Hlaudi Motsoeneng has been appointed as general executive of corporate affairs at SABC, a position that he previously held. This after courts ruled that Motsoeneng’s appointment as chief operations officer was invalid. Michael Bratt attended a press briefing to find out more.
SABC board chairperson Professor Mbulaheni Maguvhe started the briefing saying he needed to put the record straight. “My mouth doesn’t talk for the sake of talking,” he began. “There is a perception being created by an opposition party and media that SABC doesn’t respect our legal institutions. We respect our legal institutions, amongst them the Public Protector’s office and our courts”.
He cited the SABC implementing a disciplinary hearing against Motsoeneng, a recommendation of the Public Protector in her report, When Governance and Ethics Fail, as an example of the public broadcaster adhering to legal processes. He added, “Unfortunately when things don’t go your way, you think that processes were not followed”.
The key message from SABC throughout the briefing was that the court’s judgment said nothing about firing Motsoeneng and in fact said he could hold any position at the public broadcaster, including COO, if requirements are met, he is cleared of all allegations, and due processes have been followed.
Commenting on Motsoeneng’s reappointment to his old position, Maguvhe said, “He did well for this organisation. He raised funds for us. Local content is being preferred instead of the other content that we import and this is benefiting our society at large, including the artists”. Maguvhe concluded with a strong message. “I would also like society and especially opposition parties not to interfere with SABC processes, because they are the ones that are destabilising this organisation and with that instability we won’t be able to fulfil our mandate”.
SABC acting CEO James Aguma was the next speaker. “Motsoeneng will be contributing to the effecting of the strategy that we developed 3 years ago, and Motsoeneng has been instrumental in contributing to that strategy,” he said. In his new position Motsoeneng would deal mainly with stakeholder relations, along with overseeing provincial operations, as well as broad corporate affairs, especially marketing. Raising of revenue will also be key.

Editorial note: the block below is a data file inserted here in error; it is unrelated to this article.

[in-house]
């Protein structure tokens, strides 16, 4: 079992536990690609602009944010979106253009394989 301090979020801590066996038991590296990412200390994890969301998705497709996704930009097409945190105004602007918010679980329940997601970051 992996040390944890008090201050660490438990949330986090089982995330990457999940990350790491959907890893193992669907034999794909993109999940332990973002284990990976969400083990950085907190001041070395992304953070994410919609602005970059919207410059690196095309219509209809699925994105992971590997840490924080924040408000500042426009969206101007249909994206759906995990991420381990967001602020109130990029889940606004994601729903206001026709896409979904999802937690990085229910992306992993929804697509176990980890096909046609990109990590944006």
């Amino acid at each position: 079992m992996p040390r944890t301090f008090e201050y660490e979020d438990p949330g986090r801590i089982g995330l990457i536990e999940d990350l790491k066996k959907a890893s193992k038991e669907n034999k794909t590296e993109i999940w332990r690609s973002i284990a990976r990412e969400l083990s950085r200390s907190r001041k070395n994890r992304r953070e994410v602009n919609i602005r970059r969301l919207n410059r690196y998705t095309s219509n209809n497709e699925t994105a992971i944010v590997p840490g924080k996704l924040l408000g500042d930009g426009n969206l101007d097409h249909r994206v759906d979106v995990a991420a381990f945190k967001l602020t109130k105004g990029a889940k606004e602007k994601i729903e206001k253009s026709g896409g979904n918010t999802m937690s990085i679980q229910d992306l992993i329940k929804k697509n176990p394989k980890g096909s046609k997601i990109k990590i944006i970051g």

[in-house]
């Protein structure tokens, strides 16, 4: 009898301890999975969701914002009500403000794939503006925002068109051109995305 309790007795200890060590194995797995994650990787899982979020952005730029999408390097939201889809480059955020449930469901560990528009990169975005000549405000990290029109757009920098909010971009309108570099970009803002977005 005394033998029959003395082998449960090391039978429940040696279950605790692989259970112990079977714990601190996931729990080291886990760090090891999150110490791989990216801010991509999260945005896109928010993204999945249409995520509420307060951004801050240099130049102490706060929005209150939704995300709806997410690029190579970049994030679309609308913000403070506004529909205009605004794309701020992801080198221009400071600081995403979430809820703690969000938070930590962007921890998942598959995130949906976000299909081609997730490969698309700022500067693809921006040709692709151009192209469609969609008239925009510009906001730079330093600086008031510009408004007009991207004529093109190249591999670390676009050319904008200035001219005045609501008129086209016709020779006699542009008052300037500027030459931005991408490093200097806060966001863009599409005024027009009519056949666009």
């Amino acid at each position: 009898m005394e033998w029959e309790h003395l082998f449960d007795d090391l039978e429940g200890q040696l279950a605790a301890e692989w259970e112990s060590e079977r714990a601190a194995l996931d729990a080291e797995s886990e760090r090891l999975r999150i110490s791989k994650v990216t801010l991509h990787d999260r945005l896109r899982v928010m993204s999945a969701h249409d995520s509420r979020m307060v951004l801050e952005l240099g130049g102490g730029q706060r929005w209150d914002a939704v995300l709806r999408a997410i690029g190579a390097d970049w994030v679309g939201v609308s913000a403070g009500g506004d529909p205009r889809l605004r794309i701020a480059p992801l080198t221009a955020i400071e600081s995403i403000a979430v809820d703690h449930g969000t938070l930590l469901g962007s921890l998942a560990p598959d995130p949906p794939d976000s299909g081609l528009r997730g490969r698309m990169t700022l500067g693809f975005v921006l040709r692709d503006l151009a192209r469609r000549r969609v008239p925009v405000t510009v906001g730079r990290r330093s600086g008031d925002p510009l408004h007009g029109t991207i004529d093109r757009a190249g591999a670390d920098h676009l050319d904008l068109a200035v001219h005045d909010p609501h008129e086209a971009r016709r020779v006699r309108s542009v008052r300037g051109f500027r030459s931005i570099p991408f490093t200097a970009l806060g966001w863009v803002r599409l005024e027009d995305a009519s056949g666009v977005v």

“The SABC is the only public entity where you get instructions from outside parties … we hear those things but we don’t take them very seriously as we have a corporate plan that should guide our operations,” he said. Asked who had reappointed Motsoeneng, Aguma explained general executives were appointed by executive directors, not the board so it was himself and the acting finance chief, Audrey Raphela, who gave the go ahead for Motsoeneng to return to his old position.
“Transformation is not on the agenda, it is the agenda … let’s get the organisation back to where it needs to be … If staff get out of line we have disciplinary processes and we will be very resolute. We may not talk but we shall act!” Maghuve said.
The man of the moment Motsoeneng was the next person to approach the podium. He spoke mainly about what he intended doing in his new position, emphasising that SABC platforms should cater for all 11 languages and that management of SABC provincial centres needed to be empowered to make their own decisions, rather than relying on the Gauteng powerhouse. He also confirmed that he would re-apply for the position of COO as he said he was qualified to do so.
“I respect the court. The reason why I went for disciplinary hearing is because I respect those processes and I was cleared, but few people, those who are malicious read the court judgement, they mislead the public. The problem we are dealing with in South Africa is that people push their agendas,” Motsoeneng said.
Motsoeneng also stressed there would be a strong focus on technology at the public broadcaster, ensuring it was up to scratch. He also spent some time singing his own praises and claiming to perform miracles.
The SABC then trotted out lawyer Paul Ngobeni, to give a short talk explaining everything that was wrong with the media’s coverage of the Motsoeneng court ruling. But according to journalist Stephen Grootes, Ngobeni was a fugitive, on the run from the United States where he is accused of a string of crimes including larceny, forgery and the illegal practice of law. Ngobeni responded to Grootes at the briefing by denying he was fugitive, saying they were nonsensical allegations, and Grootes was talking about things that he knows nothing about. But Mark A. Dupuis, communications officer for the Division of Criminal Justice, State of Connecticut confirmed to Moneyweb that “The status of the case remains unchanged, the charges are pending and Paul Ngobeni is a fugitive from justice in the State of Connecticut.”
During the question time, the media also asked whether Motsoeneng was still going to Mauritius this week, whether he was paid a bonus and when a new COO would be appointed. The SABC confirmed Motsoeneng was still going to Mauritius today, refused to comment on the bonus question as it is an employer employee matter, and stated that a new COO will be appointed as soon as board processes are completed. No timeline was put forward for the appointment.
The SABC’s financial results will be released on Thursday morning.
Follow Michael Bratt on Twitter @MichaelBratt8.